2In the early fourth century, Eusebius lists it as one of the texts whose inclusion into the New Testament canon was disputed and opposed, even by himself, Historia Ecclesiastica III, 25, 3-5.
3In his Letter to Paulinus, Bishop of Nola (Ad Paulinum, LIII, 8 dated to A.D. 394) Jerome wrote “Apocalypsis Joannis tot habet sacramenta, quot verba. Parum dixi pro merito voluminis. Laus omnis inferior est: in verbis singulis multiplices latent intelligentiae”.
4Commentariorum in Isaiam libri xviii prol.: PL 24,17B. See also Documents of the Second Vatican Council, Divine Verbum (DV), 25 and Catechism of the Catholic Church, para 133: “The Church ‘forcefully and specifically exhorts all the Christian faithful. . . to learn the surpassing knowledge of Jesus Christ, by frequent reading of the divine Scriptures. Ignorance of the Scriptures is ignorance of Christ’.”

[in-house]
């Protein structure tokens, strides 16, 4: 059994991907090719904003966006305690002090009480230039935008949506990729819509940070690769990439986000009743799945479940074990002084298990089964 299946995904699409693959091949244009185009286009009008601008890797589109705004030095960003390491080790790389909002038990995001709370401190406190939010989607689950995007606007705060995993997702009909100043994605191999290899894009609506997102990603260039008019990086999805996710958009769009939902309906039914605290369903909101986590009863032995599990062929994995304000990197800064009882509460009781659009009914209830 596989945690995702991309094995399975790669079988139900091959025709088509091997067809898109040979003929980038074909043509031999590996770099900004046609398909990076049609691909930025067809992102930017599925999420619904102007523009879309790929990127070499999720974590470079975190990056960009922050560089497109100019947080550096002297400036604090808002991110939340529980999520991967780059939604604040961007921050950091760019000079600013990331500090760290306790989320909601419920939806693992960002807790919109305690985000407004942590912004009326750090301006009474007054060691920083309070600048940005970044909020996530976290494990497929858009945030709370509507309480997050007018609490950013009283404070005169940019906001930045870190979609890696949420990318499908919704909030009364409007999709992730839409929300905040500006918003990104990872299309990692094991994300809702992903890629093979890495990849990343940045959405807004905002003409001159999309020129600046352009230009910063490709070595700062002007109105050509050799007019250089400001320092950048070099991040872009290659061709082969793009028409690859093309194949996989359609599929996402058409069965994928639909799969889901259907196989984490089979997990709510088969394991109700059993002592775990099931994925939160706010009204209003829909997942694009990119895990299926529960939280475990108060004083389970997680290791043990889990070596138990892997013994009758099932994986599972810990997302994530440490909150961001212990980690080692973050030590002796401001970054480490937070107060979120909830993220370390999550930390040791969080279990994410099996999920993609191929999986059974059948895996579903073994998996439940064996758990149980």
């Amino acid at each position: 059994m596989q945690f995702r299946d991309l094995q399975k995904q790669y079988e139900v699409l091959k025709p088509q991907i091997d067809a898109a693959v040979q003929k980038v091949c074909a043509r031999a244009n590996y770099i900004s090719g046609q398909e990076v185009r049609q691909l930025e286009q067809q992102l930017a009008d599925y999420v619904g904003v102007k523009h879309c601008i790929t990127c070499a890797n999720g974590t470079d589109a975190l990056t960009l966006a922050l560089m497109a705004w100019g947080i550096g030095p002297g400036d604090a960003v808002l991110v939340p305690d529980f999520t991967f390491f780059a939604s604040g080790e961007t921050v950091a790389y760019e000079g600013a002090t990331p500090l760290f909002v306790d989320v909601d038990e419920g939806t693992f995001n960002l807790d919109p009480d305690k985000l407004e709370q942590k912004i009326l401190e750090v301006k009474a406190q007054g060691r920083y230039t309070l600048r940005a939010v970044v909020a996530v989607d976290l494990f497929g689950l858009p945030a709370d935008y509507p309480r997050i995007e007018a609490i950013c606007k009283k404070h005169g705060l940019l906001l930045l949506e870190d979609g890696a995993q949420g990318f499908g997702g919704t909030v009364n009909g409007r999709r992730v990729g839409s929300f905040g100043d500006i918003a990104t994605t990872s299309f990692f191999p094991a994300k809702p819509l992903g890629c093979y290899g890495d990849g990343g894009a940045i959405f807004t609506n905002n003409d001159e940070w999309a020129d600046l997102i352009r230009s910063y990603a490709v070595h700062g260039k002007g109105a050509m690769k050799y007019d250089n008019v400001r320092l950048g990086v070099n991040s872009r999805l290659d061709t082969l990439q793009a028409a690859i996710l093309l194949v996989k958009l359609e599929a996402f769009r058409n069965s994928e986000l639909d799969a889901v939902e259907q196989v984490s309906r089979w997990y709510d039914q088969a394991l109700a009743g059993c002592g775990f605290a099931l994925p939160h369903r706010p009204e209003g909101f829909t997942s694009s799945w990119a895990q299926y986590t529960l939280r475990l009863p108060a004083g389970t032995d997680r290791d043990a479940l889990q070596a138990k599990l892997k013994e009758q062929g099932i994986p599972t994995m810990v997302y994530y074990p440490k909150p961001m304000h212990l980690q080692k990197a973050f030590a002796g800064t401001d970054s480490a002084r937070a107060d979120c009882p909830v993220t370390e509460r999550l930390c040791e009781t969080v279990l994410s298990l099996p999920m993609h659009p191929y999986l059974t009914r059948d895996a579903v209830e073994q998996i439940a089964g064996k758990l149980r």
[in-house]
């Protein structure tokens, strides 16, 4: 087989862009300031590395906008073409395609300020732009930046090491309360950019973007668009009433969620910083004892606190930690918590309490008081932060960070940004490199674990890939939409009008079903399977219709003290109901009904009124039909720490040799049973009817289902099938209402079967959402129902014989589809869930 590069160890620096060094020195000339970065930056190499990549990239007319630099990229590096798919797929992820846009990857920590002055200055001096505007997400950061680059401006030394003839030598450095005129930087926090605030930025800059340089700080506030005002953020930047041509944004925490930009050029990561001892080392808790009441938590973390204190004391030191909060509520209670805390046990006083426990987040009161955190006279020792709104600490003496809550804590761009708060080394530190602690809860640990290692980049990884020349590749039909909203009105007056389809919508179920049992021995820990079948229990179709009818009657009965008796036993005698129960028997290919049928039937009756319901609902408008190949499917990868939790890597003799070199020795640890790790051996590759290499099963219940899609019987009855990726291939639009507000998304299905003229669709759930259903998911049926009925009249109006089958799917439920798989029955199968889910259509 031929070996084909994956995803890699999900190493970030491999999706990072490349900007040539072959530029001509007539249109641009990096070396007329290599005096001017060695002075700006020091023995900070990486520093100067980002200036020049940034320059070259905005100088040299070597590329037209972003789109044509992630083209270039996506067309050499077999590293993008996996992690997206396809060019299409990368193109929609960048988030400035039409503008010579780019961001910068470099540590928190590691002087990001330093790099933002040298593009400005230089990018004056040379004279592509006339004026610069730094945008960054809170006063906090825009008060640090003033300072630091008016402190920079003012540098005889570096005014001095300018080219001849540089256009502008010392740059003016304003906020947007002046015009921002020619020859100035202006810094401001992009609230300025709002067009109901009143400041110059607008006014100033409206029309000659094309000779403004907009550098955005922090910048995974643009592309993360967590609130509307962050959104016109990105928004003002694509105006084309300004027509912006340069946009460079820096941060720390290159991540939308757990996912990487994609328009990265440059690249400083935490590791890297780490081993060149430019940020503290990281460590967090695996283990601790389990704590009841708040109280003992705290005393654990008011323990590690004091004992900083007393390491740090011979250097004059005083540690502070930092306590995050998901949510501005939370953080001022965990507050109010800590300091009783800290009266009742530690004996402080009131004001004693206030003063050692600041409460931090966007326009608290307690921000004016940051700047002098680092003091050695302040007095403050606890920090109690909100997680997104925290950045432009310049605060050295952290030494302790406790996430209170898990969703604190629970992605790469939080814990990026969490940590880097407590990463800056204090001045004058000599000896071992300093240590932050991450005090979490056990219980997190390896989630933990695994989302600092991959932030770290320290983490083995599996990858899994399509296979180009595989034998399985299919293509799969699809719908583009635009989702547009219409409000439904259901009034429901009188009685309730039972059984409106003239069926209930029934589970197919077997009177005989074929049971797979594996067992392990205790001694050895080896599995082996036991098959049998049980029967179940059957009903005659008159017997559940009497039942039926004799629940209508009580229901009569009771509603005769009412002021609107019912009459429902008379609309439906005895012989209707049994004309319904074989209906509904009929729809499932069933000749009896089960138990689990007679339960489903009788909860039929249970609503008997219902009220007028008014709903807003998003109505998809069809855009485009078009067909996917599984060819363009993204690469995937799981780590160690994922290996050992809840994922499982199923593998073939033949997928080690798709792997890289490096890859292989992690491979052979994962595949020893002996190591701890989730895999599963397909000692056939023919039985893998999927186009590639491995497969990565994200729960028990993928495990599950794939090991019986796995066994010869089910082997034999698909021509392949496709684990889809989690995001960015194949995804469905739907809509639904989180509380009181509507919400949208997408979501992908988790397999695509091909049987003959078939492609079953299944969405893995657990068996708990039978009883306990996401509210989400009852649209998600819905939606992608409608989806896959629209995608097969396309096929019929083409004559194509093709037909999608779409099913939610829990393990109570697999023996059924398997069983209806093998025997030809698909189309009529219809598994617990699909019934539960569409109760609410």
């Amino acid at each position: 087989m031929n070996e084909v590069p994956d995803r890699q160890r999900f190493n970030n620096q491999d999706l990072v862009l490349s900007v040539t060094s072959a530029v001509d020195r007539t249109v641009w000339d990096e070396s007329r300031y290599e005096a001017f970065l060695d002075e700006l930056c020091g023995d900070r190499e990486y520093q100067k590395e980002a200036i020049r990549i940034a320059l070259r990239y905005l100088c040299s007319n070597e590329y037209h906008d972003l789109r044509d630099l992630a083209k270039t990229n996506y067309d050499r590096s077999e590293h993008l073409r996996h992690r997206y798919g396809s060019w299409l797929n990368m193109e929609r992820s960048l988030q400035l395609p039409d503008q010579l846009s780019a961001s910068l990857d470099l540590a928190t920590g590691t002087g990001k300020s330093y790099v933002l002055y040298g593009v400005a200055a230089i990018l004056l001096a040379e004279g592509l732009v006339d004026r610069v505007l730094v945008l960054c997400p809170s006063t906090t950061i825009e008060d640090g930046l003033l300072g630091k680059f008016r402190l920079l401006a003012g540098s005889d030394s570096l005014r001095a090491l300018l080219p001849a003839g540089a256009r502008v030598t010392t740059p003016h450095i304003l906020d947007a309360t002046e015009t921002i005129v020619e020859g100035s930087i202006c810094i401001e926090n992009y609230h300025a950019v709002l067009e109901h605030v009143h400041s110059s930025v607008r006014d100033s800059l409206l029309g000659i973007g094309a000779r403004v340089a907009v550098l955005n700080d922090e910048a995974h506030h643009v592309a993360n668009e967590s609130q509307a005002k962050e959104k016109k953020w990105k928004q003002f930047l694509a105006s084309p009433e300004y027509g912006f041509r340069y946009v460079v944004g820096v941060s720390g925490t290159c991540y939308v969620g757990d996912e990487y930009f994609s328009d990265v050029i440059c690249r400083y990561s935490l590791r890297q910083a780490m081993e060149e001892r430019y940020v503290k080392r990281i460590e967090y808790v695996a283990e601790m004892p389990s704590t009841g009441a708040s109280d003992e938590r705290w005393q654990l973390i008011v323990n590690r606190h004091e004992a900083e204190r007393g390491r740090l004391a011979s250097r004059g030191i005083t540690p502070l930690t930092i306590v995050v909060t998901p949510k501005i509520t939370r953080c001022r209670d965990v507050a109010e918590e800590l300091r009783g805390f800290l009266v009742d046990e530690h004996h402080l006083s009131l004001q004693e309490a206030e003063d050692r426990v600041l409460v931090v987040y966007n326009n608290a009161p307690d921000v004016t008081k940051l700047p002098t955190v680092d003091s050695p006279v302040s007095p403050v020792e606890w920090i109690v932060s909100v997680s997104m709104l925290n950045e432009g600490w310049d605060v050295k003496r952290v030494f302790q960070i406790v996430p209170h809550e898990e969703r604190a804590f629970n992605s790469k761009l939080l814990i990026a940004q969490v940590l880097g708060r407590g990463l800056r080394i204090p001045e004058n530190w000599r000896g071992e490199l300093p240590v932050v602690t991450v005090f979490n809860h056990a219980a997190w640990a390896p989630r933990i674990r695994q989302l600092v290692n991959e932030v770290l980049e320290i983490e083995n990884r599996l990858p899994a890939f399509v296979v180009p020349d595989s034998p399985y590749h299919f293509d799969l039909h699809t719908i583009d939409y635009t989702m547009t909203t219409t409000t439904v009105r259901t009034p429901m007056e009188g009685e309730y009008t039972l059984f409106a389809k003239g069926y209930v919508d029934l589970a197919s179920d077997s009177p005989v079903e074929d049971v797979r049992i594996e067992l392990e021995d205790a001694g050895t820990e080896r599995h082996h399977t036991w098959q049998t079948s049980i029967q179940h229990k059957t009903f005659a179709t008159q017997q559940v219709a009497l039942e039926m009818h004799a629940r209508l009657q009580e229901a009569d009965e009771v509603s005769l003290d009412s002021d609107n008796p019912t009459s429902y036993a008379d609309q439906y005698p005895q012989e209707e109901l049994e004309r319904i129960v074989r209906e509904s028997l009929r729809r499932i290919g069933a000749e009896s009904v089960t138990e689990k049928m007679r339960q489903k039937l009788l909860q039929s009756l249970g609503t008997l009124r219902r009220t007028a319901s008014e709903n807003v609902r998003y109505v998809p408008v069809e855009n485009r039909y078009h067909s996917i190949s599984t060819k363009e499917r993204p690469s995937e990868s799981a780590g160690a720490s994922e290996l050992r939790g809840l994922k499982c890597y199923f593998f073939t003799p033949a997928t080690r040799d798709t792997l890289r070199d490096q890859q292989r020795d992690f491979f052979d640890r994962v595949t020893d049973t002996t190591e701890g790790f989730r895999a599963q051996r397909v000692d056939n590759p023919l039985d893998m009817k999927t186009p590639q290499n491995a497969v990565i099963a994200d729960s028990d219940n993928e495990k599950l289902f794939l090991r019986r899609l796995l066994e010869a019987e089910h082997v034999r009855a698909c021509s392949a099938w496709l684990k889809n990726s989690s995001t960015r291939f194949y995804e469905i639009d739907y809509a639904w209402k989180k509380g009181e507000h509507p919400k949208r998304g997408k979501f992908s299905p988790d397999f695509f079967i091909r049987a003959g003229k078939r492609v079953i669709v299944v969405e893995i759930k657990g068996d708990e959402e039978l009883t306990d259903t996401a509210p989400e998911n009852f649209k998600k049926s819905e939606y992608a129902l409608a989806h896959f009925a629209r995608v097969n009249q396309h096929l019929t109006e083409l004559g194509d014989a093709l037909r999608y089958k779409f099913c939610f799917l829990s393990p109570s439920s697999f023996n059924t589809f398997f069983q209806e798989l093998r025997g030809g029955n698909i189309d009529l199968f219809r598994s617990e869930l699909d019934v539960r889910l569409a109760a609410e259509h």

5This metaphor needs further explanation. Exegetes and scholars know the meaning of many parts of this text. What is lacking is the way of putting all the parts together and arriving at its complete meaning. It is to this we refer, when we speak of the door. The door leads us to the meaning of a part of the text which is not presently apparent – the central message, as we shall see.
6I.e. Christians who have kept their faith in Christ and live according to the Church’s teachings.
7I.e. Baptized Christians who have rejected their faith and spurned the teachings of the Church.